Four months ago, Rehema Kampire from Rubavu district experienced birth pangs and was rushed to a nearby clinic where the medics couldn’t handle the case thus transferred to Gisenyi hospital.
At the hospital, Kampire gave birth to a premature baby girl six months into her pregnancy and had a baby girl who weighed 1.3kgs instead of the normal three kilograms (If was born in nine months).
The baby was immediately put under antenatal care spending one and a half months in the Neonatal Intensive Care Unit (NICU).
“My hope for her survival was low,” Kampire said.
Kampire’s case was complicated but with skilled nurses at the hospital, they were able to trace the causes of her complications including the fact that she had had previous care of miscarriage.
Nurses say the miscarriage is one among many reasons, that can have pregnant women have a premature birth.
Claudine Uwingabire, one of the nurses who handled her case, says they were able to discover that she had also not taken the eight compulsory pregnancy tests that expectant mothers are required to do to have safe birth.
Knowing this information, which was key to saving the premature baby, Uwase and her colleague, Ananie Maniraguha, a Midwife say that the performance is owed to skills, equipment, and improved organizational structure which they benefited fromIntegrated Rwandan Perinatal Improvement Programme (RPIP).
“We lacked skills to use equipment but also used to work under chaotic conditions where all maternity services were in one place, which can risk lives of children in neonatal care, but now we have improved skills and able to handle complicated cases,” Ananie Maniraguha said.
Kampire’s baby girl survived death, and she is now weighing three kilograms after four months which parents call a miracle.
“I named her Melisa Isheja but the nurses also named her Igitangaza (a miracle) because of the way she evolved,” Kampire said.
This is one of the many stories of children and mothers whose lives have been saved under this program which started in 2017- aimed at strengthening the quality of perinatal and neonatal care in Rwandan hospitals, and is ongoing.
So far, the program is implemented and operates in 105 health facilities (19 hospitals and 86 health centres), and is supported by the government of Rwanda and international private companies like Takeda- a global pharmaceutical company.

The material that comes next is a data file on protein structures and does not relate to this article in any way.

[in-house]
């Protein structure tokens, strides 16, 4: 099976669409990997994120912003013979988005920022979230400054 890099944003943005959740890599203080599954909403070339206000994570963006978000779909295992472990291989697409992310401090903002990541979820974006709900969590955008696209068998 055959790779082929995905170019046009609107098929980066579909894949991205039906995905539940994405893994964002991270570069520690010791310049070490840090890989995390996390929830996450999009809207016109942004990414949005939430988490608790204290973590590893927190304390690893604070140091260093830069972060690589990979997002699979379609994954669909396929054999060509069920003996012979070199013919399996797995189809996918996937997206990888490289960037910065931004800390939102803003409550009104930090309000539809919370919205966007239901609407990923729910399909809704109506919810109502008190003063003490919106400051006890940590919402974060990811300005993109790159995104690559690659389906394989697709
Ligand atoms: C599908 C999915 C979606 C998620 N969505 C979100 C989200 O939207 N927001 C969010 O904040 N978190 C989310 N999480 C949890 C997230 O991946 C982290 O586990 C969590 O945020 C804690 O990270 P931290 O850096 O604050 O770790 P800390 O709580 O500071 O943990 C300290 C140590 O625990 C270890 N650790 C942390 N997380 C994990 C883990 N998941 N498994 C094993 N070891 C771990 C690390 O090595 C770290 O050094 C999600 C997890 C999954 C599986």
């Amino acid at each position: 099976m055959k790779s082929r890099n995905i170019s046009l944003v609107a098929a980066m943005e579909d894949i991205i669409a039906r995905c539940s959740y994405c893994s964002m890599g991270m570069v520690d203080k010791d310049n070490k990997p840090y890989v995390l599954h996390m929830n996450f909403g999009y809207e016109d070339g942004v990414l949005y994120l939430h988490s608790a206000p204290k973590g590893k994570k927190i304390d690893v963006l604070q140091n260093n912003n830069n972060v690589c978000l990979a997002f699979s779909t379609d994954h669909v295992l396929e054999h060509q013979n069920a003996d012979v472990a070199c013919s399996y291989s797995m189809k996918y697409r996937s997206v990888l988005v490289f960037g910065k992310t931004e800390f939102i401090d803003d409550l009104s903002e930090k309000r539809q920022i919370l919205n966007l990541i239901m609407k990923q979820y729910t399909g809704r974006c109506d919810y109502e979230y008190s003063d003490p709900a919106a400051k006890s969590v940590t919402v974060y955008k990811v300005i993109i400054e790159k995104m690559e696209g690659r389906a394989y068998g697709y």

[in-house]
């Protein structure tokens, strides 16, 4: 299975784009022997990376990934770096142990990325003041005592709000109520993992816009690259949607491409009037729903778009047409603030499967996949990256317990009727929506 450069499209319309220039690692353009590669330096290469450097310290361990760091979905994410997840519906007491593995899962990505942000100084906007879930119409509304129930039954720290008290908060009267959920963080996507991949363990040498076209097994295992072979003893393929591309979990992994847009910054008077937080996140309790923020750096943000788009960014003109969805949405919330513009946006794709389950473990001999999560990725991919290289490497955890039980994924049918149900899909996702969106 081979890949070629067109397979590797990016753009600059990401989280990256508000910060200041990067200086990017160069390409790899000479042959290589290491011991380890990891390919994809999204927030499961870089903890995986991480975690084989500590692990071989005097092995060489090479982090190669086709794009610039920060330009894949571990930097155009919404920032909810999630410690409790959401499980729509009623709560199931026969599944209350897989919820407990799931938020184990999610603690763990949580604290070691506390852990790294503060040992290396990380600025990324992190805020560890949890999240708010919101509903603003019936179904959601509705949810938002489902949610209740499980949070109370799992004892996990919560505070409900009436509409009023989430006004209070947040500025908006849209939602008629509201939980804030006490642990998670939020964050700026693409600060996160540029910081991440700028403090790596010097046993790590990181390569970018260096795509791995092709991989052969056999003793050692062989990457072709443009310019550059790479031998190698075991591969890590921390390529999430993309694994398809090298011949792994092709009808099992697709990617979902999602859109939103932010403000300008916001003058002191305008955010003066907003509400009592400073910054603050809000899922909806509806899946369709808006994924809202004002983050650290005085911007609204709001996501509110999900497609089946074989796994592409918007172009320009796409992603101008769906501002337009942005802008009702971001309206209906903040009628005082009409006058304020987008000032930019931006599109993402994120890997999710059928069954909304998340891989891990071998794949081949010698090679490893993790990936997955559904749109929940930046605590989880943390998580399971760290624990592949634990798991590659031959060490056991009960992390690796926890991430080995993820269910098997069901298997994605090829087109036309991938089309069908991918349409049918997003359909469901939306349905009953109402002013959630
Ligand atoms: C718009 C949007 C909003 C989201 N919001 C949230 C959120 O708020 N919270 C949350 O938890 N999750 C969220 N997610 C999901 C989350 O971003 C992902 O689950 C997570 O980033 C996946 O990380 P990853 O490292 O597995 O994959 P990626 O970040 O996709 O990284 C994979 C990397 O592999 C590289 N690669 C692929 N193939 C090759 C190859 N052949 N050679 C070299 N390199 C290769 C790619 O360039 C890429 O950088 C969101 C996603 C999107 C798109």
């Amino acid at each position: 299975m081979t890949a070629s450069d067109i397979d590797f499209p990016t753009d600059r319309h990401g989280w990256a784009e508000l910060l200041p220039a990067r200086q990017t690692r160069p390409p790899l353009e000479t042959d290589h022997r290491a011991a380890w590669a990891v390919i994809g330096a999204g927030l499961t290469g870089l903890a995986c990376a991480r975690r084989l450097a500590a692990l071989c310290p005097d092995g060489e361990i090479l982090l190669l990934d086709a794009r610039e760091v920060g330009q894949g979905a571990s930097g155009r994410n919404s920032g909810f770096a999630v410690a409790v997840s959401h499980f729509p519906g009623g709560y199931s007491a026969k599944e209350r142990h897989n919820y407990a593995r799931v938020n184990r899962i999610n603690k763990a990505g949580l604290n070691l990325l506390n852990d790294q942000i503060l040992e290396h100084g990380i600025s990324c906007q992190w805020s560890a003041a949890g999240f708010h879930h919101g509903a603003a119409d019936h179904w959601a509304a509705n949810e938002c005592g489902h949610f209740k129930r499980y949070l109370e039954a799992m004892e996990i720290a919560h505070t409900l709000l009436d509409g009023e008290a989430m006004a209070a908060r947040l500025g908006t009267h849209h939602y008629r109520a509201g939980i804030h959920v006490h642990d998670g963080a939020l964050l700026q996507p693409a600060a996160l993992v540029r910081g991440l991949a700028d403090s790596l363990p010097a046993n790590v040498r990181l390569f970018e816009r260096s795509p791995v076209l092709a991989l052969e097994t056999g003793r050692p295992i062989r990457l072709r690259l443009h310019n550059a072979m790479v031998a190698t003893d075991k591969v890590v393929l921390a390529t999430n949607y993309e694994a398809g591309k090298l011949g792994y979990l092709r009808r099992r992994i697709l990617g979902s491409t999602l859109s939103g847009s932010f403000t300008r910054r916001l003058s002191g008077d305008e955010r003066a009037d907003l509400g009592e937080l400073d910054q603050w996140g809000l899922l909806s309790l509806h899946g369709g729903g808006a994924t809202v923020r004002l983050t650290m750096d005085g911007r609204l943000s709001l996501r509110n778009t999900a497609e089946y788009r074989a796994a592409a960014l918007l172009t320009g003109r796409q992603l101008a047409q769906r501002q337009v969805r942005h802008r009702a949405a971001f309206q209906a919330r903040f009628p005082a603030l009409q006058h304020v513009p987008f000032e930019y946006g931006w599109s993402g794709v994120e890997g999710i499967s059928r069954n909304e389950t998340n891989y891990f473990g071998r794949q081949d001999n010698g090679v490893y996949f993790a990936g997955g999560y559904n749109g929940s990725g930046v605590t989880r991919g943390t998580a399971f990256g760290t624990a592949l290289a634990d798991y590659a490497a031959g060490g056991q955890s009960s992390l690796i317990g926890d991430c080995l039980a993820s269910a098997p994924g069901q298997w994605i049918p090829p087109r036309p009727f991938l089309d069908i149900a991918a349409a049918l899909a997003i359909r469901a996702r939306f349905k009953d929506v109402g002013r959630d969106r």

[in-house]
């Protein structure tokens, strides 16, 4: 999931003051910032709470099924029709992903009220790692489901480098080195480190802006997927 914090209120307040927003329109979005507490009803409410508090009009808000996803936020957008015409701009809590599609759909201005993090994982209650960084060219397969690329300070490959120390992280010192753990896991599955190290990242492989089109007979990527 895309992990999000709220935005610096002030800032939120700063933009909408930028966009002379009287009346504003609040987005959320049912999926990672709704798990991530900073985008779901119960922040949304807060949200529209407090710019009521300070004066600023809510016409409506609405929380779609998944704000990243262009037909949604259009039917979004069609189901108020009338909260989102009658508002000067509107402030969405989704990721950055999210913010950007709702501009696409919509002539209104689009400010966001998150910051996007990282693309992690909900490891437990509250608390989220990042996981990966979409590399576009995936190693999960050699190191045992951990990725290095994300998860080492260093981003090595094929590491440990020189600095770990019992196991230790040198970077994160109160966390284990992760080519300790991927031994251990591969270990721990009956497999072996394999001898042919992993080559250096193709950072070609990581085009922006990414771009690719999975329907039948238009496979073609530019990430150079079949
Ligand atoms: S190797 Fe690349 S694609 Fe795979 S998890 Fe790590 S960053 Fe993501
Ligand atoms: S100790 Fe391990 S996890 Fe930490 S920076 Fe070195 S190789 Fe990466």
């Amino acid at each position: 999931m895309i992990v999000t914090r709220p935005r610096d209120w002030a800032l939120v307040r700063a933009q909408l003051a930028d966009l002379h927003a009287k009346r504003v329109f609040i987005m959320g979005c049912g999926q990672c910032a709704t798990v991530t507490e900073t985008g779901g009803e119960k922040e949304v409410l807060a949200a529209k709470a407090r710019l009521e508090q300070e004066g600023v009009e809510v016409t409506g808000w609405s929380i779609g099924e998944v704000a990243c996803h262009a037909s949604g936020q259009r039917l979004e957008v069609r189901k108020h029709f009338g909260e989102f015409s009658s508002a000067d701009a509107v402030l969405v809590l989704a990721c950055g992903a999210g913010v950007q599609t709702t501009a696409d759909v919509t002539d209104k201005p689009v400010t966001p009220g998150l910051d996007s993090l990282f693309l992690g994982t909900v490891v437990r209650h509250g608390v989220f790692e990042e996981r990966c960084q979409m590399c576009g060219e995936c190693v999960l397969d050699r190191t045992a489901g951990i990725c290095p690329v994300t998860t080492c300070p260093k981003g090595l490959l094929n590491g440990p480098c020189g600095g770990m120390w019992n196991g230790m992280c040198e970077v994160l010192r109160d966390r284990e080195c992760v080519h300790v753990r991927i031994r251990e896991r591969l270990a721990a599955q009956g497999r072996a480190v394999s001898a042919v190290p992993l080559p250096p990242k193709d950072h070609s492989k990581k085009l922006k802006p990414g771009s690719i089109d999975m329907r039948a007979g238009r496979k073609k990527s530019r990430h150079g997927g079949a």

The Director of Gisenyi Hospital, Dr. Oreste Tuganeyezu, says that their biggest challenges were issues of having many premature babies, expectant mothers getting infections and lack of staff skills and equipment which needed to be addressed, and thanks to the program which has improved the maternity and neonatal section to follow up on the cases as they come in.
“We have not reached 100% but we are heading to the goal of ensuring that no woman and child should die at birth, Tuganeyezu said, that they have 4 premature cases out of 300- 500 children born per year, and the goal is to make it zero.
Dr. Emmanuel Manzi, a UNICEF Health Specialist says that the program was initiated to bridge existing gaps, which were lacking in reducing maternal and child fatalities despite the impact of improved primary healthcare.
Neonatal mortality dropped by 30% from 2017-2022, hypothermic babies in maternity went from 45% to 13%, while hypothermia on neonatal admission fell from 58% to 38% (from 2019-2022).
This also saw eligible babies received in kangaroo mother care (KMC) increase from 65% to 89%, the frequency of newborn observations doubled from 1.7 to 3.5 times on average in 24 hours, appropriate administration of uterotonics went from 70% to 96% (2019-202) and correct labor monitoring shot from 13% to 99% (2020-2022).
For sustainability, Dr. Manzi said that UNICEF is calling on the local private sector to invest in the Public Private Community Partnership (PPCP), especially in establishing second-generation health posts- which can provide specialized services (maternity, dental, eye, and laboratory services) not found existing primary health posts.